Is preeclampsia itself a risk factor for the development of metabolic syndrome after delivery?

Geum-Joon Cho, Un Suk Jung, Jae Young Sim, Yoo Jin Lee, Na Young Bae, Hye Jin Choi, Jong Heon Park, Hai Joong Kim, Min Jeong Oh

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Abstract

Objective This study aimed to determine the association between preeclampsia and the postpartum development of metabolic syndrome based on the pre-pregnancy status. Methods Korean women who delivered their first child between January 1, 2011, and December 31, 2012, were enrolled. All subjects underwent a national health screening examination conducted by the National Health Insurance Corporation 1 or 2 years prior to their first delivery and within 2 years after their first delivery. Results Among the 49,065 participants, preeclampsia developed in 3,391 participants (6.9%). The prevalence of metabolic syndrome was higher postpartum in women with preeclampsia than in those without preeclampsia (4.9% vs. 2.7%, respectively, P < 0.001). Through the pre-pregnancy to postpartum period, women with preeclampsia had a greater increase in gestational weight retention, body mass index, waist circumference, systolic blood pressure, and triglyceride levels and a greater decrease in high-density lipoprotein cholesterol levels than women without preeclampsia. Preeclampsia was associated with an increased risk of the postpartum development of metabolic syndrome in women without pre-pregnancy metabolic syndrome (odds ratio, 1.28; 95% confidence interval, 1.05-1.56). However, preeclampsia was not associated with postpartum metabolic syndrome in women with pre-pregnancy metabolic syndrome or 2 components of metabolic syndrome. Conclusion In this study, preeclampsia was associated with the postpartum development of metabolic syndrome in women without pre-pregnancy metabolic syndrome. However, the effects were attenuated by predisposing risk factors in the pre-pregnancy period.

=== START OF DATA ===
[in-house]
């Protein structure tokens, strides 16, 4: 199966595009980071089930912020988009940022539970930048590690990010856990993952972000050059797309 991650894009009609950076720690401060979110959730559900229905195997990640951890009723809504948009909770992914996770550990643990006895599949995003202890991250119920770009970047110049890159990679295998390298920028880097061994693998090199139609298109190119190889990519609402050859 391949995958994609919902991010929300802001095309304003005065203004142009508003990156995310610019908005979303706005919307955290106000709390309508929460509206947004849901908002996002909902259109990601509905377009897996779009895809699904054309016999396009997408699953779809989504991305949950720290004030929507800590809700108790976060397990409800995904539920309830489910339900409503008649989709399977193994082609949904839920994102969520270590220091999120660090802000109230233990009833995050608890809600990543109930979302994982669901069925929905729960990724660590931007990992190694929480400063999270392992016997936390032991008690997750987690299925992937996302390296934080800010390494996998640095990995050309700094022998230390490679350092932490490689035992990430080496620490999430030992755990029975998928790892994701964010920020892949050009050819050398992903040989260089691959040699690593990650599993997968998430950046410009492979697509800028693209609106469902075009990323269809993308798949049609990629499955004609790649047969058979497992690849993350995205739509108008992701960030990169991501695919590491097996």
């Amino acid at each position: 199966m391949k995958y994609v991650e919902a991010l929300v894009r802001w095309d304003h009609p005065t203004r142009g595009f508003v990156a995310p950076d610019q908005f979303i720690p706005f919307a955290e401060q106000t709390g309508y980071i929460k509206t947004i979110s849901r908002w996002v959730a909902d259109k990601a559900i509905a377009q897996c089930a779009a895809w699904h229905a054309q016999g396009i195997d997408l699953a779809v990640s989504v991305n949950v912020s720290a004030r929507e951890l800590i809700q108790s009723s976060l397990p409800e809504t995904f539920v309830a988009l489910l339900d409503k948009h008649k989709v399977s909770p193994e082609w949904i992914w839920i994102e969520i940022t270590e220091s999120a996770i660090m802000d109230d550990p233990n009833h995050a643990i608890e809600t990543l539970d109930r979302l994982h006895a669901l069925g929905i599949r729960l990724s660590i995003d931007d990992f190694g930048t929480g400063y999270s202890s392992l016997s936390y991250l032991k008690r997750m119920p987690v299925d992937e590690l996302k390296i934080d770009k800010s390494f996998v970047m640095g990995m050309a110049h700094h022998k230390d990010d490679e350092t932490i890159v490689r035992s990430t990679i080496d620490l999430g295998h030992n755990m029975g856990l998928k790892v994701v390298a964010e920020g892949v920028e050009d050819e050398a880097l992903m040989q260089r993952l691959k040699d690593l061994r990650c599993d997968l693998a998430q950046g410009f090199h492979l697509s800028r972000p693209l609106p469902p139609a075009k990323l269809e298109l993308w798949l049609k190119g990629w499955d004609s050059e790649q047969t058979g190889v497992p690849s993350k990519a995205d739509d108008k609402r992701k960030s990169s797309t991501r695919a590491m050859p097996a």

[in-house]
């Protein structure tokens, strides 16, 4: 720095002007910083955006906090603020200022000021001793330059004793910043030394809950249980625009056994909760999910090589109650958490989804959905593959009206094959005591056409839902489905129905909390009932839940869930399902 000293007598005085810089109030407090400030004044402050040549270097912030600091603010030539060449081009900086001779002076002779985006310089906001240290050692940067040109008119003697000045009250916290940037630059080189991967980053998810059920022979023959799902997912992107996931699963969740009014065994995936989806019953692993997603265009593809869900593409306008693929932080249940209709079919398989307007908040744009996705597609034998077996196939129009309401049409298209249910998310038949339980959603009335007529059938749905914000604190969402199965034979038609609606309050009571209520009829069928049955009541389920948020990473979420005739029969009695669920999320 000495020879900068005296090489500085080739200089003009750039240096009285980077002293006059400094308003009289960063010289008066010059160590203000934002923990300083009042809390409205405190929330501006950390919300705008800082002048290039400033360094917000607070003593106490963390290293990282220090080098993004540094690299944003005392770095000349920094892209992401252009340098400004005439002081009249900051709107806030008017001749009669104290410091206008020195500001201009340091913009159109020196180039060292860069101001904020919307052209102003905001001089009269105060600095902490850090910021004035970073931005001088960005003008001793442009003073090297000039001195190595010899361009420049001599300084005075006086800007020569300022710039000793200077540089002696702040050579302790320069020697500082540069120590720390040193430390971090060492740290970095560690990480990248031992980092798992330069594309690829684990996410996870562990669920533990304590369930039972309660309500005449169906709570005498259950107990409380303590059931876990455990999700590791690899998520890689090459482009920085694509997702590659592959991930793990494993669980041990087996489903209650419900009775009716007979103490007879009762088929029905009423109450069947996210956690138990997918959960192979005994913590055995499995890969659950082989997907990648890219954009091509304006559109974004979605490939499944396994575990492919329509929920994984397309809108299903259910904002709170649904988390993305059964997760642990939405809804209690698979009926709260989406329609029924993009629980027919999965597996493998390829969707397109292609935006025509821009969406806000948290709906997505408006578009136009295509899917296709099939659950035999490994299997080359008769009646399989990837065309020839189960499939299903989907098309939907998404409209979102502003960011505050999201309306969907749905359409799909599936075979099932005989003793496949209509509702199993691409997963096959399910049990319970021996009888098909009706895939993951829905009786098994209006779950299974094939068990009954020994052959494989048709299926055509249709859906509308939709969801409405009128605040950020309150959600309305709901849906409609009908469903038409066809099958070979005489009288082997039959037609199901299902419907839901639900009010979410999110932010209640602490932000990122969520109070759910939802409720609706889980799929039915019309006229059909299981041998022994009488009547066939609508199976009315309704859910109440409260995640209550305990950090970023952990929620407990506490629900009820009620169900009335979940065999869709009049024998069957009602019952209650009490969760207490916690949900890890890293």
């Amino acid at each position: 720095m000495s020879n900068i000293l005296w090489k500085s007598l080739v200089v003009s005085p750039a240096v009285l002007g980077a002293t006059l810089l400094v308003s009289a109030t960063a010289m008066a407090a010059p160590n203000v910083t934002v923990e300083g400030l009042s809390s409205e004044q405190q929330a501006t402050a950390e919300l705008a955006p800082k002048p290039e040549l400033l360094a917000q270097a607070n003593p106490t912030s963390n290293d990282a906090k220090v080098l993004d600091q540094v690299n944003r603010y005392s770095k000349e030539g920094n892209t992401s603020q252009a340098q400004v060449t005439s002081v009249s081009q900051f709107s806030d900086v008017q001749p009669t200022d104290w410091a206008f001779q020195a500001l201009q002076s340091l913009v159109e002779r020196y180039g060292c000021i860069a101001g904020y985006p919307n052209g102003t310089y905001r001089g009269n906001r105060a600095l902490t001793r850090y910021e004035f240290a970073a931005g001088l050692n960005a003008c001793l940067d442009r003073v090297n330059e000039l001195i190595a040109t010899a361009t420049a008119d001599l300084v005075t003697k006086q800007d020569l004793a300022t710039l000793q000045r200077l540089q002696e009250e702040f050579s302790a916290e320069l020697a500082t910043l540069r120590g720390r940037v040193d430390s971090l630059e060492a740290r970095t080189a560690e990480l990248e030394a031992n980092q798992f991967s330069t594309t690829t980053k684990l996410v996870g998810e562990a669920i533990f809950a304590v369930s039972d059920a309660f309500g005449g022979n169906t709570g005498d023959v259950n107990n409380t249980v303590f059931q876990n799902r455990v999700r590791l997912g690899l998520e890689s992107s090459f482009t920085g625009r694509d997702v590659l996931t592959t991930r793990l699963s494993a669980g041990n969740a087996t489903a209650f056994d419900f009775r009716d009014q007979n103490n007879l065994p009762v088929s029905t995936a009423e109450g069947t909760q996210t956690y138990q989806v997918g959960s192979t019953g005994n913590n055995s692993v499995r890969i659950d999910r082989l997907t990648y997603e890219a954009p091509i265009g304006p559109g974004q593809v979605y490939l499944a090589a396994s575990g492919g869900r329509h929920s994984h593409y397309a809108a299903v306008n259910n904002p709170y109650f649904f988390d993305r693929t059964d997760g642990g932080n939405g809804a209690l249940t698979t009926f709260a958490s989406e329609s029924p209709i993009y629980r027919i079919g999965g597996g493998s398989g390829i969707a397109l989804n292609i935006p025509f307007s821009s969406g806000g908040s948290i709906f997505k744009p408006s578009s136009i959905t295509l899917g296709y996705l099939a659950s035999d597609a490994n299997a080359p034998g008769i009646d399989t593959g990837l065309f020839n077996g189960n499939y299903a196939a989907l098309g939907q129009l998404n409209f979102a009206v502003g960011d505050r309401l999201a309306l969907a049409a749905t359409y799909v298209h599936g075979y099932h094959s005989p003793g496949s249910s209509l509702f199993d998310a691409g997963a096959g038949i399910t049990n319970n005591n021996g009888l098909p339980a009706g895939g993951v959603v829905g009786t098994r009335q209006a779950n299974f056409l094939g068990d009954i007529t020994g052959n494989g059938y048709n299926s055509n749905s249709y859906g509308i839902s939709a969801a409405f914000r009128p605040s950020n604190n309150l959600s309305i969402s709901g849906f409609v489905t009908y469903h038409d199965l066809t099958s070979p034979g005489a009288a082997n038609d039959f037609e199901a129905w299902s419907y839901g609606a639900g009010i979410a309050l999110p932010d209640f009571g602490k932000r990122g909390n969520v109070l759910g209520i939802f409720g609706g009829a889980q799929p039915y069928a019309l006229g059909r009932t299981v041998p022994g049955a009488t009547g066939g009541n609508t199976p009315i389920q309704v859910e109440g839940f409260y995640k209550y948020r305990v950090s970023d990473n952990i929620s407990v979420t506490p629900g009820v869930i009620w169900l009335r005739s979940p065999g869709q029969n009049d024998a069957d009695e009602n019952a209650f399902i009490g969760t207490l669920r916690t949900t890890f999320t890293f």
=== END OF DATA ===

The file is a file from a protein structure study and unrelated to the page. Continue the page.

Original languageEnglish
Pages (from-to)233-241
Number of pages9
JournalObstetrics and Gynecology Science
Volume62
Issue number4
DOIs
Publication statusPublished - 2019 Jul 1

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Keywords

  • Cardiovascular disease
  • Diabetes mellitus
  • Hypertension
  • Metabolic syndrome
  • Preeclampsia

ASJC Scopus subject areas

  • Obstetrics and Gynaecology

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